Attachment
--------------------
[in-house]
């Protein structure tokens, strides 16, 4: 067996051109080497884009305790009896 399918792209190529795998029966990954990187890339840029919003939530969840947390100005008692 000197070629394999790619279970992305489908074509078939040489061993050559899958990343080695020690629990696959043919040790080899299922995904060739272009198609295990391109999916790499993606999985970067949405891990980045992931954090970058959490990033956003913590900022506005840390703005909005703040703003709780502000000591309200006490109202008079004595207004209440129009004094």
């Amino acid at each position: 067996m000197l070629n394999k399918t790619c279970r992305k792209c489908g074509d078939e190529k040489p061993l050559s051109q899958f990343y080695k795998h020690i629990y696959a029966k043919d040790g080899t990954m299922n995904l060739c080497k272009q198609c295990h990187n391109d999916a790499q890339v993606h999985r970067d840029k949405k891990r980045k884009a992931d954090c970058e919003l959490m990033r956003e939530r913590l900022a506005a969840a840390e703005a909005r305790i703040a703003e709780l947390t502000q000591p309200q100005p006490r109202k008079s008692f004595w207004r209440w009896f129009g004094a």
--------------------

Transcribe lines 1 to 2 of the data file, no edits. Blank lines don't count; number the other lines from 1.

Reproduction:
[in-house]
């Protein structure tokens, strides 16, 4: 067996051109080497884009305790009896 399918792209190529795998029966990954990187890339840029919003939530969840947390100005008692 000197070629394999790619279970992305489908074509078939040489061993050559899958990343080695020690629990696959043919040790080899299922995904060739272009198609295990391109999916790499993606999985970067949405891990980045992931954090970058959490990033956003913590900022506005840390703005909005703040703003709780502000000591309200006490109202008079004595207004209440129009004094």